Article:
Book Review – A Child Is Born[A Child Is Born, Lennart Nilsson and Lars Hamberger, September 2003, published by Bantam Dell, translated by Linda Schenk, ISBN: 978-0-385-33754-0]
I first stumbled across this gem in a library and later ordered a copy for myself. I value its scientific data, timelines, and pictures of various gestational developmental stages [and even hormones, seen below with the quote from page 85]. CAUTION-The first parts of A Child Is Born especially show TMI, in my opinion, yet the rest is well-worth (again in my opinion) overlooking those earlier images. Here are just a few of the many quotes I value from this book.
Page 86 “…the primitive brain begins to form…and the spinal cord starts to form. On approximately the fifteenth day in the life of the embryo, the first primitive nerve cells…are formed.” [The picture above reminds me of what was left of my son by the time I finally attempted to snap a photo of his degraded body.]
Page 97 “…the brain and the spinal cord will emit signals to all the muscles in the body. . .and information will be returned to the brain via the spinal cord. . .. This signaling system begins to operate fully when the embryo is six or seven weeks old. . .. Thus an entire nerve structure serving our senses is constructed very early in life indeed.”
Page 62 “The nuclei [from the male now inside the egg and from the female] are drawn inexorably toward each other, and when they meet, they fuse. At that moment a unique genetic code, a human embryo, is created.”
Page 65 “The new individual is a product of its parents, with some genetic material from the mother and some from the father. . .. Many people define this as the moment life begins.”
Page 85 “As early as about ten days after fertilization, the level of progesterone…in the blood rises dramatically. Many women feel this change distinctly. A woman’s breasts become tender, even more so than prior to menstruation, and some morning nausea is not unusual. Inside the womb the embryo has just been implanted in the uterine lining, entering into an intimate alliance with the mother…” [The picture above reminds me of what he allowed me to see through his eyes. Also, read Fetomaternal Cell Transference and Life Affirming Microchimerism.]
Page 86 “At the beginning of week 5 of pregnancy, the embryo is just a few millimeters…long, and its curved body is soft and transparent. Along the length of its body runs a nerve tube, and the brain has just begun to form at the head end…”
Page 93 “The heart begins to develop when the embryo is still but a cluster of cells, and as early as its twenty-second day the newly formed heart muscle cells contract, and the heart beats for the very first time….At this stage the heart already has two chambers (ventricles) and is so large that it almost seems to be outside the rest of the body….The heartbeat of the embryo is very rapid, nearly twice that of the mother, and can easily be heard even with very simple listening devices. Heart rate is one of the most reliable ways of knowing how the fetus is faring.”
Page 96 “[At 28 days,] we see the whole vertebral column, running down from the neck to where the legs will be.” [The embryo measures 6 mm at this point.]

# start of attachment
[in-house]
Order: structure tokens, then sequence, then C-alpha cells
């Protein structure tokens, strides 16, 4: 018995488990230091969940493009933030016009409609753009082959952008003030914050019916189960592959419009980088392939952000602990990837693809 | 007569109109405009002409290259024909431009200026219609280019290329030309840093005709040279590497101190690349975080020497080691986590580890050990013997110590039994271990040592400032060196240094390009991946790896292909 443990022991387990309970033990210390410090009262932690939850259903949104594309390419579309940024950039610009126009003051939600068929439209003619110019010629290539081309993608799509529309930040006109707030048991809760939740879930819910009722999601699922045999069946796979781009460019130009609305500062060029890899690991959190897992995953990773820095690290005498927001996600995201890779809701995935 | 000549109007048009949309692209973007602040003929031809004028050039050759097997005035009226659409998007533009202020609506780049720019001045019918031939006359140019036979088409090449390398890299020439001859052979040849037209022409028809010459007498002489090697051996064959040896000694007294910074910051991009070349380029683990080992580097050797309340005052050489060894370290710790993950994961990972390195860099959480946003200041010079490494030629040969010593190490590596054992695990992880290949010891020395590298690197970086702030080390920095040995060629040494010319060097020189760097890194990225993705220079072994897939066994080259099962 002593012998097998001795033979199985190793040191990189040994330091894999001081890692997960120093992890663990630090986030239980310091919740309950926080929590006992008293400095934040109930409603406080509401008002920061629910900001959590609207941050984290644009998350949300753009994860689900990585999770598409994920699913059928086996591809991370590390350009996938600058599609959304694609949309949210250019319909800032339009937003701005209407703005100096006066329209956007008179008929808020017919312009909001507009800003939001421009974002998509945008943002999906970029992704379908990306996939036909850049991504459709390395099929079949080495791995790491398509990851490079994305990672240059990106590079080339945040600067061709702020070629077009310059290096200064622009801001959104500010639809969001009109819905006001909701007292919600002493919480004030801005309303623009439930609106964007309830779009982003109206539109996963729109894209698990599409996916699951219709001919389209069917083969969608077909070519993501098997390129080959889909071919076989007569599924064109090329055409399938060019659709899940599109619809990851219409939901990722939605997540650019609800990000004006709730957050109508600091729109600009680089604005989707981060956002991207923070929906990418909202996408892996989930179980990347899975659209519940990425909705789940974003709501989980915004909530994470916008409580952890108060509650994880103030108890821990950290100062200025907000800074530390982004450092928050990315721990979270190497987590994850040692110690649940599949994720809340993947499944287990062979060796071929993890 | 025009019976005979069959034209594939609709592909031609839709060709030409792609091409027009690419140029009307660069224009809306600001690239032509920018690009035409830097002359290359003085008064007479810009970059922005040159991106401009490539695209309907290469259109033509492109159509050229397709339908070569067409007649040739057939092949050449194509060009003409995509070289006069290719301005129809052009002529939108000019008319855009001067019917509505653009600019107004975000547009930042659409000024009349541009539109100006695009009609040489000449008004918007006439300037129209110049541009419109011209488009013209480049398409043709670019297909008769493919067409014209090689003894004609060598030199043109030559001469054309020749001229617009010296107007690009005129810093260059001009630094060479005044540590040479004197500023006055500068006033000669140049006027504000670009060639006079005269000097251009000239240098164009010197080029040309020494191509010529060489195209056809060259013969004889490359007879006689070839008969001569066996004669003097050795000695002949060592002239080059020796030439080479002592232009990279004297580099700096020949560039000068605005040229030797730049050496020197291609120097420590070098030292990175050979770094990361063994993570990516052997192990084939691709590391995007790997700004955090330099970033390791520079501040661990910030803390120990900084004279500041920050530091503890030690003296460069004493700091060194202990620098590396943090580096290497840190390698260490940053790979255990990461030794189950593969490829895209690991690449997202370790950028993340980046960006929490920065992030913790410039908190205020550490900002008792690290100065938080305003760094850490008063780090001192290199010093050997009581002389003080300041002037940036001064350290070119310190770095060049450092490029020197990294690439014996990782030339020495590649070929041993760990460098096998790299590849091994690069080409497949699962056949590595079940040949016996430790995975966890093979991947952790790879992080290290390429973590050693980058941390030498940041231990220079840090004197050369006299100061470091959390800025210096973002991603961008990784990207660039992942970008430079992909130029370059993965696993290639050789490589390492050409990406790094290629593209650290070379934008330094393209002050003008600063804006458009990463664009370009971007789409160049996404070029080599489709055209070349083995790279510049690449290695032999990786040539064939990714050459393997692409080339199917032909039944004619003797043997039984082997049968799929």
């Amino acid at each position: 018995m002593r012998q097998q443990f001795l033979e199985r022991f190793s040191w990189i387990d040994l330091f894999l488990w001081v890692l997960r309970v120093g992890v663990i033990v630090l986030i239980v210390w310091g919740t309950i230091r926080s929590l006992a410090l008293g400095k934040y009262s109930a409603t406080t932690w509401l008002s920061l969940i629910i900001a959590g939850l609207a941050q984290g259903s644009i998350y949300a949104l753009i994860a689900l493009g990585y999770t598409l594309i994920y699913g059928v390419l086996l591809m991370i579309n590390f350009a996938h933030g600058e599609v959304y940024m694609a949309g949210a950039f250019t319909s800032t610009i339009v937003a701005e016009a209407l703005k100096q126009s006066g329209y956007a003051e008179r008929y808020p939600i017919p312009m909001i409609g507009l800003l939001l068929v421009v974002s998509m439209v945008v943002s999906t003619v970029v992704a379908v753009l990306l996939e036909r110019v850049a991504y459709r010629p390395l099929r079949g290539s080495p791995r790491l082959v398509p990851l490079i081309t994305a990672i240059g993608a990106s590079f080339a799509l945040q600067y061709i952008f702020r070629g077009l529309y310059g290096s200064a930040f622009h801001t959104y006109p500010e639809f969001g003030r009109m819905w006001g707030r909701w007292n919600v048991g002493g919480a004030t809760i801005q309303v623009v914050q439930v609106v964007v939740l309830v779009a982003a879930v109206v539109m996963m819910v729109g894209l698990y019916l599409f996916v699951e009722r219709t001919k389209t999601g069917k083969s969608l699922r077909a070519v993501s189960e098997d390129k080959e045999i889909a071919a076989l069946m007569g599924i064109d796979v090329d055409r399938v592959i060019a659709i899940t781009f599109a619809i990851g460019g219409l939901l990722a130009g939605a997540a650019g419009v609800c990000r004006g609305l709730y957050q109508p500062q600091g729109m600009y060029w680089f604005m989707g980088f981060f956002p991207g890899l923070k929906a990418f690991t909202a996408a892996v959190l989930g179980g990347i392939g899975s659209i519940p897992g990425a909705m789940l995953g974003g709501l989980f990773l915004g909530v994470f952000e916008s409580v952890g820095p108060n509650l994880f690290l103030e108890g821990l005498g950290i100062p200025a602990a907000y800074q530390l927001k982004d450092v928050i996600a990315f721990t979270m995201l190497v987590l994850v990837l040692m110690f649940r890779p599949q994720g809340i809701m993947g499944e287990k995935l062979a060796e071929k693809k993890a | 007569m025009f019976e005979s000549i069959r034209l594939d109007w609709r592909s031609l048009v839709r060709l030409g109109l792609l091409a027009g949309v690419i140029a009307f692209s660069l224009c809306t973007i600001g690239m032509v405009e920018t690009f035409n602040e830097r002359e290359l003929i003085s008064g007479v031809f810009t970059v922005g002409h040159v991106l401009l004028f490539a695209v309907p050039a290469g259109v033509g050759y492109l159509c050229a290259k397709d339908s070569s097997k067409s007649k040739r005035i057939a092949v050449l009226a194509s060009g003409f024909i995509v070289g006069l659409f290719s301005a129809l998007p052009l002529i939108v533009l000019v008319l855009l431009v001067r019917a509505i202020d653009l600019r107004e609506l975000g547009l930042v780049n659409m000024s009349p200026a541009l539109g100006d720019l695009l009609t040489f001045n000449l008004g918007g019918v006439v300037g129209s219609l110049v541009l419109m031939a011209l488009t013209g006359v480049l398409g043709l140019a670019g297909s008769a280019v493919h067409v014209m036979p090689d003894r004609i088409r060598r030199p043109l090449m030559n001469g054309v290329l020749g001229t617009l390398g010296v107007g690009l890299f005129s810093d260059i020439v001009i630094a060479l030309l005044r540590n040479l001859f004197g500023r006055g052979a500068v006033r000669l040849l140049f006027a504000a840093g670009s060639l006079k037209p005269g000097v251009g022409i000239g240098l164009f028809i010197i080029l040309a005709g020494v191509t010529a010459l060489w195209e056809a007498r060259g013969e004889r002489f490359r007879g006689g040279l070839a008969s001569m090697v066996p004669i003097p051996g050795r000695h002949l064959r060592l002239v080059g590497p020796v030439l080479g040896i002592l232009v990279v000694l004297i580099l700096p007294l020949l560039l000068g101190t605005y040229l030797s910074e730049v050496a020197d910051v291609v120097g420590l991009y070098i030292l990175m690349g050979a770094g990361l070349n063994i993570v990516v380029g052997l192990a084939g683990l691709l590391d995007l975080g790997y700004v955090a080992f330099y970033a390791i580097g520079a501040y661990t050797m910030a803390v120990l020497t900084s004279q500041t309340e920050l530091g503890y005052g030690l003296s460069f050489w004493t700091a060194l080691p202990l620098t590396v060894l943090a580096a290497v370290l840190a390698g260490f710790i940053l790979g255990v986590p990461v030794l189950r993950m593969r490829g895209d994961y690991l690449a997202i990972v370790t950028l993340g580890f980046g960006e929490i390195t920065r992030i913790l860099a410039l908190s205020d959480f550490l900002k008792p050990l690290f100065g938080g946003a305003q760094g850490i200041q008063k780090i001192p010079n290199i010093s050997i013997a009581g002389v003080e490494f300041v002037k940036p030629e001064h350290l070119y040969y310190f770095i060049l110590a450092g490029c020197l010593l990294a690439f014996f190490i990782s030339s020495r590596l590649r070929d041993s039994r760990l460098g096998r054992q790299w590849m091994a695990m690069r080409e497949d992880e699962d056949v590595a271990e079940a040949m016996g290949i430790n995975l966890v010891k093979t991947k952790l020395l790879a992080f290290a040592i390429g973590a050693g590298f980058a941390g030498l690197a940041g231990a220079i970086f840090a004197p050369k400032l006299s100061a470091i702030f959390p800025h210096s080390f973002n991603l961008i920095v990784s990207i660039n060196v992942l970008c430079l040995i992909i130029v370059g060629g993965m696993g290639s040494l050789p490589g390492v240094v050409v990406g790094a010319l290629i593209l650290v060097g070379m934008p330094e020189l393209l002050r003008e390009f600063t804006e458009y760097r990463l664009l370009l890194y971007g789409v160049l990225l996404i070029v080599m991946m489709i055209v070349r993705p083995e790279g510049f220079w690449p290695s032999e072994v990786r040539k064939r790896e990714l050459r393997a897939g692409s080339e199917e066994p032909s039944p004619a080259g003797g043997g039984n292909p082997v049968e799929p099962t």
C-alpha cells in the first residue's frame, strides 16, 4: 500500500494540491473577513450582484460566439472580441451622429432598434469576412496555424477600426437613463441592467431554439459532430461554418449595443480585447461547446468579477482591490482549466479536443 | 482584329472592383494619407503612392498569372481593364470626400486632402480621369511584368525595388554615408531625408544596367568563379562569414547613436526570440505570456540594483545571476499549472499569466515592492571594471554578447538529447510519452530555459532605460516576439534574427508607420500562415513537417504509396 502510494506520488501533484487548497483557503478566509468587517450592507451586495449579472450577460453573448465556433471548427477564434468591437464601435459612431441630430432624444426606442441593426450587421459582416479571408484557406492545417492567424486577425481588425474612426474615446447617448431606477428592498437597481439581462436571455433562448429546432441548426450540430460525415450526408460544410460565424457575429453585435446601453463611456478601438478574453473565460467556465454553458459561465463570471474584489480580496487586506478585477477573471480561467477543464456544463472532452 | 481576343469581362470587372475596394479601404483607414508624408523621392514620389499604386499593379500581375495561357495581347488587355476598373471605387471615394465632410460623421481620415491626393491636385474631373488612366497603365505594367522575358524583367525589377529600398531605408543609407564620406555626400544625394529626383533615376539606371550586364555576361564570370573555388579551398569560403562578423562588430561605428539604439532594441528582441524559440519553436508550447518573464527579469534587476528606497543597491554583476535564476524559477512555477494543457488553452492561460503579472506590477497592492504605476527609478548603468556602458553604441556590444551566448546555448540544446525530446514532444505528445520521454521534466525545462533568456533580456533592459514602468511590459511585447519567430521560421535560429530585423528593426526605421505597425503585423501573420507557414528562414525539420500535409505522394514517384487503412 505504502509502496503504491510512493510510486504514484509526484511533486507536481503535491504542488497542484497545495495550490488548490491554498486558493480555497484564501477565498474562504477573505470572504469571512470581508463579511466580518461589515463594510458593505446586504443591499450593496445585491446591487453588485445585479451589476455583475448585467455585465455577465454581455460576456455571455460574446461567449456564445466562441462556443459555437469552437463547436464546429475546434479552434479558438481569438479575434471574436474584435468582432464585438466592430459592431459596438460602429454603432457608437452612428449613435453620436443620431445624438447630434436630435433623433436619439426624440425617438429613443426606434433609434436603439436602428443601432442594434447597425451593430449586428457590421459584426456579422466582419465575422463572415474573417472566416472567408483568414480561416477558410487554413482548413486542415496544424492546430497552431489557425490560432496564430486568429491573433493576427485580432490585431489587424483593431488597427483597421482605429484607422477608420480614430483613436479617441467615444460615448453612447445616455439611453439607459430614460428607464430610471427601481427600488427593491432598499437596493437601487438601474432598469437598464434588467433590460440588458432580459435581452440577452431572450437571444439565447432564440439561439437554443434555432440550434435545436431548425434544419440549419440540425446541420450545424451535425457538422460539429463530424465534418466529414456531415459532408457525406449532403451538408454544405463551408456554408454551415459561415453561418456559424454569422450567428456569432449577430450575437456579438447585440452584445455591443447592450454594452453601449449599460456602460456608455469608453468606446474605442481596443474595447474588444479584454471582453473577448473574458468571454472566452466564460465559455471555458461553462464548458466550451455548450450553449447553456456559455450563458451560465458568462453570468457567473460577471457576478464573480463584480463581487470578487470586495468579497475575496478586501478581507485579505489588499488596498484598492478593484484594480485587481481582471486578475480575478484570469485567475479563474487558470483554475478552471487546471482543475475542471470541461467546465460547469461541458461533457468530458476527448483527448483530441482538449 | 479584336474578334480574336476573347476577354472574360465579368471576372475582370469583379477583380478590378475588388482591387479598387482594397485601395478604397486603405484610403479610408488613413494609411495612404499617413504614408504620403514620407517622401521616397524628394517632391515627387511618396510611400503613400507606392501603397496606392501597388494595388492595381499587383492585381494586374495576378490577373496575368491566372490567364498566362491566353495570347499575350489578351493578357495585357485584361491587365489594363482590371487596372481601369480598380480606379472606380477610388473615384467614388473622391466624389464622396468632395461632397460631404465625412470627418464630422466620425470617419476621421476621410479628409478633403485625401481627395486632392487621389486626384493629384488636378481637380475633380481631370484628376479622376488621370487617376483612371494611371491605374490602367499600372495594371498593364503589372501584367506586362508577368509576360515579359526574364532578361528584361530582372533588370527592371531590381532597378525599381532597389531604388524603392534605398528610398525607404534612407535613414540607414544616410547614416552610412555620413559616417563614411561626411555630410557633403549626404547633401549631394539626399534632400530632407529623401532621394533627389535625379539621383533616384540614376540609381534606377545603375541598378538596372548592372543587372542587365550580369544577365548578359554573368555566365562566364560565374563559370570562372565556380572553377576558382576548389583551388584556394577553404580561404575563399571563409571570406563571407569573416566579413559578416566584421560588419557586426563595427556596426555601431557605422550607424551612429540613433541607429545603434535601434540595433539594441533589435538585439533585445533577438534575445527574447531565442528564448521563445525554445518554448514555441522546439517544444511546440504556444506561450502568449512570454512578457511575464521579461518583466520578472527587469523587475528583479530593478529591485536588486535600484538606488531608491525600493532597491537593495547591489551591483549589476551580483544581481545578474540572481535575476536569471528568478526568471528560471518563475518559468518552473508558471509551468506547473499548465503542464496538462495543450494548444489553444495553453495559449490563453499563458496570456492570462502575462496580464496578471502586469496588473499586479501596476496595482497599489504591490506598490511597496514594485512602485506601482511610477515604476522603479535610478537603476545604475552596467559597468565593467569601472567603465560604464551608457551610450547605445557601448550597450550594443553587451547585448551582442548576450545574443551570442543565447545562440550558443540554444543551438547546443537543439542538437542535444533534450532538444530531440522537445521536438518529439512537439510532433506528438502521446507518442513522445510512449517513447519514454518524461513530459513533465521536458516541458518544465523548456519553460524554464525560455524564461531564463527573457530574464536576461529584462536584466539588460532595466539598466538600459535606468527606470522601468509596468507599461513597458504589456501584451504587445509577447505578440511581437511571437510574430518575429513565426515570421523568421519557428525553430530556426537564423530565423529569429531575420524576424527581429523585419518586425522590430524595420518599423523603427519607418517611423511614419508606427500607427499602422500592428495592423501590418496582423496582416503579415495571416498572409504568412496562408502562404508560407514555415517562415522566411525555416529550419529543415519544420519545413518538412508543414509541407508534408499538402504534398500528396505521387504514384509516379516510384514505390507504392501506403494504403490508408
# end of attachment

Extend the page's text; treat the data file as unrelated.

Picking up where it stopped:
Page 97 “The vertebrae must not fuse—if they did, the backbone could not bend. Elastic tissue and muscles will hold the vertebrae together and gradually steady the backbone.”
Page 97 “Now we see the eyes, nose and mouth—a developing face…” [at 30 days, the embryo measures 7 mm].
Page 100 “When the embryo is about six weeks old, its appearance begins to change…it now begins to look like a miniature human being…” [at 39 days, the embryo measures 12 mm].
Page 101 [Caption header reads “Jumping for joy.”] “Even this early in pregnancy, the embryo is extremely lively, in constant motion, sleeping for only brief periods…” (Read Personhood Stories and Isaac’s Personhood Story.)
Page 101 “The embryo has…begun to move: the first “visible” motion is the rapid, steady beating of the heart, but soon small bodily movements show that nerve impulses coming from the brain are instructing muscles to contract. These begin as global motions, affecting the whole body, but gradually specific little movements take place…. This constant motion is important, stimulating normal growth and development of the muscles and joints.”
Page 103 “[As] early as seven to eight weeks after the woman’s last menstrual period, [5-6 weeks conception] the placenta produces all the necessary hormones; the ovaries are no longer needed for that purpose. Hormone production by the placenta is essential for the normal continuation of pregnancy and for the fetus to develop ‘according to plan.’”
Page 108 “When the tenth week of pregnancy begins (fifty-six days after fertilization), the embryonic stage is over. The heart has been beating for a month, and the muscles of the torso, arms, and legs have begun to exercise. All the organs are in place, although they are still small and immature and far from coordinated in their functions. The embryo, now referred to as the fetus, has passed its first test with flying colors and will go on developing until it is ready to be born.”
Page 109 “The placenta, which has spread across specific sections of the uterine lining, has taken over production of all the hormones needed to keep the fetus comfortable and developing properly. The progesterone-producing function of the ovaries is now concluded.”